One day here in Central Taiwan, when trying to get to the train station
on time, I did 35 kph (about 22 mph) on fairly level road. Total
distance to the train station is about 14 km, but I used the assist for
a little more than half. I was pedaling hard, the stokemonkey just
helped me go from working hard at about 22 kph to working hard at about
35 kph. Someone with more power in their pedaling ought to be able to
go faster. Biggest disadvantage of going that fast was the motorbikes
and cars weren't expecting it. They had a tendency to cut me off by
changing lanes into me.
I still had enough power in my battery to get me home, but I didn't push
it and went easy on the watts--no train to catch. Usually, I use the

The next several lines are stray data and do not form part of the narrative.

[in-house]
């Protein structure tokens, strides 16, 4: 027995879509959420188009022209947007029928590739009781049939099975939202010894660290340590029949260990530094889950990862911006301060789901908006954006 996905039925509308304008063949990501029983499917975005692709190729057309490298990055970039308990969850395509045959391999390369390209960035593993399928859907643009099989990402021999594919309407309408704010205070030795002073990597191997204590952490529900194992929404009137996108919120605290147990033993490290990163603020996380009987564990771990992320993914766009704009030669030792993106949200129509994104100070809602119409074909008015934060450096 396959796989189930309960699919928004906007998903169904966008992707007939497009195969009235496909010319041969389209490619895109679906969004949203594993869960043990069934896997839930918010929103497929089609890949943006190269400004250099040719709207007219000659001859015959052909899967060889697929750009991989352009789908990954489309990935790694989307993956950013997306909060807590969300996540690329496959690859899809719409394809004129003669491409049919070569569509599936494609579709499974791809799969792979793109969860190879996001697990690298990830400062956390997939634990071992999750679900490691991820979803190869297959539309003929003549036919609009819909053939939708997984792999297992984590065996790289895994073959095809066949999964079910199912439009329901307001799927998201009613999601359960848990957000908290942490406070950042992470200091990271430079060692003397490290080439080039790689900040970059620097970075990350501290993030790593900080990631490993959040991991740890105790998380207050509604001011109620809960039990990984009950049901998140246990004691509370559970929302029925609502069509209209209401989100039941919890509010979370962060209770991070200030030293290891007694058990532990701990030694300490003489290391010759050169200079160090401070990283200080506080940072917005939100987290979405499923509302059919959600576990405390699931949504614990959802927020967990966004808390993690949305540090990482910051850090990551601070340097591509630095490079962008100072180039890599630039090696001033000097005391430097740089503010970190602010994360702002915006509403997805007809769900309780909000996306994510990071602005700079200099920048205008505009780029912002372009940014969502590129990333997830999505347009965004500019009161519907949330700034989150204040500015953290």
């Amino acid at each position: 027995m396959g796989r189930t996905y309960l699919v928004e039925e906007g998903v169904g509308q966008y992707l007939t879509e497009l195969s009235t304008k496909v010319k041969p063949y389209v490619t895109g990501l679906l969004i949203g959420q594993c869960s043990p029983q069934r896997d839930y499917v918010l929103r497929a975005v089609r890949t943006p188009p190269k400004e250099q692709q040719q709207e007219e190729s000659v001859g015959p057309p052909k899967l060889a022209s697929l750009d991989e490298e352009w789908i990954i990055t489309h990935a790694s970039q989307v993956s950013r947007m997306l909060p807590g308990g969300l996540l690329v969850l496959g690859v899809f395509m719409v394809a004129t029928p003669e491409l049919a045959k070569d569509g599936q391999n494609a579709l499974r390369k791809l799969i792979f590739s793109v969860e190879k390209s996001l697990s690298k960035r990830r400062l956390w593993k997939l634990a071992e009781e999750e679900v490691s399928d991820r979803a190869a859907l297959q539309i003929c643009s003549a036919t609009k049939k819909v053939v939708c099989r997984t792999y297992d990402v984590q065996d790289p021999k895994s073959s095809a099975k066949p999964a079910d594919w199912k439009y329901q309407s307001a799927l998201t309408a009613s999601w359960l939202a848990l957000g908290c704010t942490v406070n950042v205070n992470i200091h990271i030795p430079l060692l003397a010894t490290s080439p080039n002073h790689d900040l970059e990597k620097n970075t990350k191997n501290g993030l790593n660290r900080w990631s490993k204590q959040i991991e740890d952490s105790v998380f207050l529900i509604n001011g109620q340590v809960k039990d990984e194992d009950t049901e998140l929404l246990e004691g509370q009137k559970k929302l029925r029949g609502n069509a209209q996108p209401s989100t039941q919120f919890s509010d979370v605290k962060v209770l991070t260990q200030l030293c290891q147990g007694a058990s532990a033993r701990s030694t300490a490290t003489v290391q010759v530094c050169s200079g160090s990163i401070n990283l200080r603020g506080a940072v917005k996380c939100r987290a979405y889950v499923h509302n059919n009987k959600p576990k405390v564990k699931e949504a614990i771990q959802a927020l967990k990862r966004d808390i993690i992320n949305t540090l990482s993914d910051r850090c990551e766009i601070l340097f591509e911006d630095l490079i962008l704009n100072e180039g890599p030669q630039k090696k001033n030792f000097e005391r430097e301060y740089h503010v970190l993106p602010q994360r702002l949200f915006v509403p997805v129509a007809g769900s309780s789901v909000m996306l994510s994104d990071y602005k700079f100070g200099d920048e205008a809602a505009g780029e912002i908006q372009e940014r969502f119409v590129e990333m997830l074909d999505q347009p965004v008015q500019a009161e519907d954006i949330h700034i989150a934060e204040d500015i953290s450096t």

stokemonkey to make my usual speeds a little easier.
At that time, I was still using the stock stokemonkey battery (large
size). I had an earlier model stokemonkey controller, so I don't think
I had the US 20 mph limit on it.
> --- In email@example.com, Mickyle <xydeco@...> wrote:
>> Todd, and any others so moved: What would you say is the top
>> sustainable cruising speed on a lightly loaded or unloaded stoked X?
> as documented, SM is limited to 20mph "out of the box" at the insistence of our insurance company. i think that's plenty fast to be moving big loads with common bicycle components. but SM has the energetic potential to move a light load at about 27 mph on level ground if geared high enough, with no rider effort. this is without any aerodynamic treatment, and 720W of input power (which your 3rd-party battery may or may not be up to sustaining). wind resistance, not load, is by far the biggest impediment to high speeds on level ground.